How will people configure their information consumption options in the future?
(Note: I actually wrote this in March, but forgot to actually finish it, much less publish it. Since Google Reader is about to go away, however, the post is even more timely than it was before. Perhaps I should have waited until June to publish it.)
I should start this my making two disclosures that will be relevant by the end of this post. The first is that Jesse Stay is old. The second is that I am even older than Jesse.
Why are these facts relevant? Because for several years, both Jesse and I have chosen to consume information via something known as an RSS reader. RSS stands for either Rich Site Summary or Really Simple Syndication, and its purpose is to extract information from a source (such as a newspaper website or a blog) and present it somewhere else. The information reaches the “reader” (either the RSS software, or the person using the RSS software) by means of “feeds” that present all or a portion of the original content to the reader. A good RSS reader allows you to organize these feeds; for example, I can take all of my RSS feeds that relate to California’s Inland Empire and place them in an Inland Empire folder. If I want to see what’s going on in the Inland Empire, I can just look at that folder.
While there were many RSS readers a few years ago, things changed when Google entered the market and created a software application called Google Reader. As Google Reader became more popular, other readers died off or became frozen in time, not introducing any new features and not fixing any bugs.
After a series of unfortunate events (documented elsewhere), Google announced that it would discontinue Google Reader by the middle of the year. While some sought out those alternative RSS readers that were still around, others instead declared that “RSS is dead.” Those who believe the latter asked themselves, what next? How will we get information?
Jesse Stay suggested that an older technology may become the new alternative:
While RSS is great for B2B applications of sharing information and likely won’t go away, from a consumer perspective I think email has won this battle. If your site, which previously had a “subscribe via RSS” button on it doesn’t also have a “subscribe by email” button, it probably should. It is evident to me that while many are searching for a new RSS reader that the answer for many trying to guarantee delivery of content will actually be email.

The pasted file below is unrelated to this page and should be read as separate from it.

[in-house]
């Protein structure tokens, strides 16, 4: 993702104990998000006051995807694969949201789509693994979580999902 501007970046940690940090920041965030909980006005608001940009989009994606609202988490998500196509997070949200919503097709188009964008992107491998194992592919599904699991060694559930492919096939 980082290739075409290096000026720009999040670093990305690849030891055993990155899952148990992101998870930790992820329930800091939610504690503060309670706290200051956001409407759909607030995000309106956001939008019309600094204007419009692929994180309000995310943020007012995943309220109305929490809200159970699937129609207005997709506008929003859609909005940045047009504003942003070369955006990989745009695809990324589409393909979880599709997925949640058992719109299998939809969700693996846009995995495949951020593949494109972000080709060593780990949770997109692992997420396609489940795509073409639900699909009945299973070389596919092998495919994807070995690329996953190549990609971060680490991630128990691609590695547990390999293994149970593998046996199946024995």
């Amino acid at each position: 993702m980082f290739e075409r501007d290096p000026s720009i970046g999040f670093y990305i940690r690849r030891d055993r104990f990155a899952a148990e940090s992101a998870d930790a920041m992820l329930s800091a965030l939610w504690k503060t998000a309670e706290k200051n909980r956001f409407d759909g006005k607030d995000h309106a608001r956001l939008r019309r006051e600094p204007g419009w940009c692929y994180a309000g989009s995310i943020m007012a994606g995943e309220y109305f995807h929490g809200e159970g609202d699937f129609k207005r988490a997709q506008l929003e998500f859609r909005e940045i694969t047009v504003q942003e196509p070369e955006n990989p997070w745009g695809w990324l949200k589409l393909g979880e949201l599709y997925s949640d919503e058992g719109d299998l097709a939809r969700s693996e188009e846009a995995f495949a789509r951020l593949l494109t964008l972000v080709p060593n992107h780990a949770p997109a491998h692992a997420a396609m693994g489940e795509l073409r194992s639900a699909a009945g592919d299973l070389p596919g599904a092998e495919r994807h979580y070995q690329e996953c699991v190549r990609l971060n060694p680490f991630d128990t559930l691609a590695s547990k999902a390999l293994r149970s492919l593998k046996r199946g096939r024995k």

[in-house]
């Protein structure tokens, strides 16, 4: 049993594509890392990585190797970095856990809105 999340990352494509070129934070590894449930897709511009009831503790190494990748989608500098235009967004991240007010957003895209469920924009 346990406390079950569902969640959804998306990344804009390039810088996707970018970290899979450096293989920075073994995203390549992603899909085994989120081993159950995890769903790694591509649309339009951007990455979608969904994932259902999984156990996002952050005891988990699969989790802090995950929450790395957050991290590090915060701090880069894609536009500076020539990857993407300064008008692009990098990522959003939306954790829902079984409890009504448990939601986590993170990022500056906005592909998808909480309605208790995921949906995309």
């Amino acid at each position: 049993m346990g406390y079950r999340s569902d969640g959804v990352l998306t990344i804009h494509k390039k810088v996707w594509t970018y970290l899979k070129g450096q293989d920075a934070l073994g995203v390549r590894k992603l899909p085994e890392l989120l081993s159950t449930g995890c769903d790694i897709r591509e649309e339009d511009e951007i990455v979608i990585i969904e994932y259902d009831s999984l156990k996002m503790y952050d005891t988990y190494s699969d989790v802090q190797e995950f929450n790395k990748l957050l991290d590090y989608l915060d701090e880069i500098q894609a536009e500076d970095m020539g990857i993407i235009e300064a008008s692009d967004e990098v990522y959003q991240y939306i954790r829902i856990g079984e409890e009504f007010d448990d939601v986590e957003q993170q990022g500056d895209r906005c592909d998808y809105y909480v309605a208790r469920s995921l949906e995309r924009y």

But while Stay’s suggestion makes sense for him, and for me, does it make sense for everybody? It may not:
Email use dropped 59 percent among users aged 12-17, as well as 8 percent overall, according to ComScore’s 2010 Digital Year in Review. Users between 18-54 are also using email less, though among those 55 and older, email actually saw an upswing.
Young people are turning to social networks to communicate instead–the activity accounts for 14 percent of time spent online in the U.S.. That growth is fueled largely by Facebook….
Now that post is over two years old, and there is at least anecdotal evidence that some teens have even rejected Facebook and the like for newer services. But let’s assume, for the moment, that teens will use Facebook-like services such as Facebook or Google+ to consume information. (I’ll confess that as my Google Reader use has decreased due to the series of unfortunate events, my use of Facebook and Google+ to consume information has increased.)
How will teens get their information then? Through Facebook’s fake email address? Maybe. Maybe not.
Twitter? Twitter has huge volume, and if you’re subscribing to a few hundred people, there’s a good chance that you won’t see every tweet from those people. You could set up lists, but Twitter doesn’t have the elegance of an advanced RSS reader that retains items until you act upon them, or of an email application that retains items until you act upon them.
Perhaps I have to rid myself of the idea that everything has to be reviewed. If I see a company’s tweet, that’s great. If I don’t, too bad. (I hope this doesn’t lead companies to retweet every hour to guarantee that I’ll see their content.)
What do you think of the future of information consumption?
I think it will be all-of-the-above. A lot of readers will want e-mail. A lot of others, news-junkies like you and me, will need an RSS reader (or whatever replaces it), and a lot of others will go with Twitter or Facebook or the next new thing. Likely to be too many in any one channel to ignore that audience.
By the way, what do you percieve will be the most popular choices for people replacing Google RSS?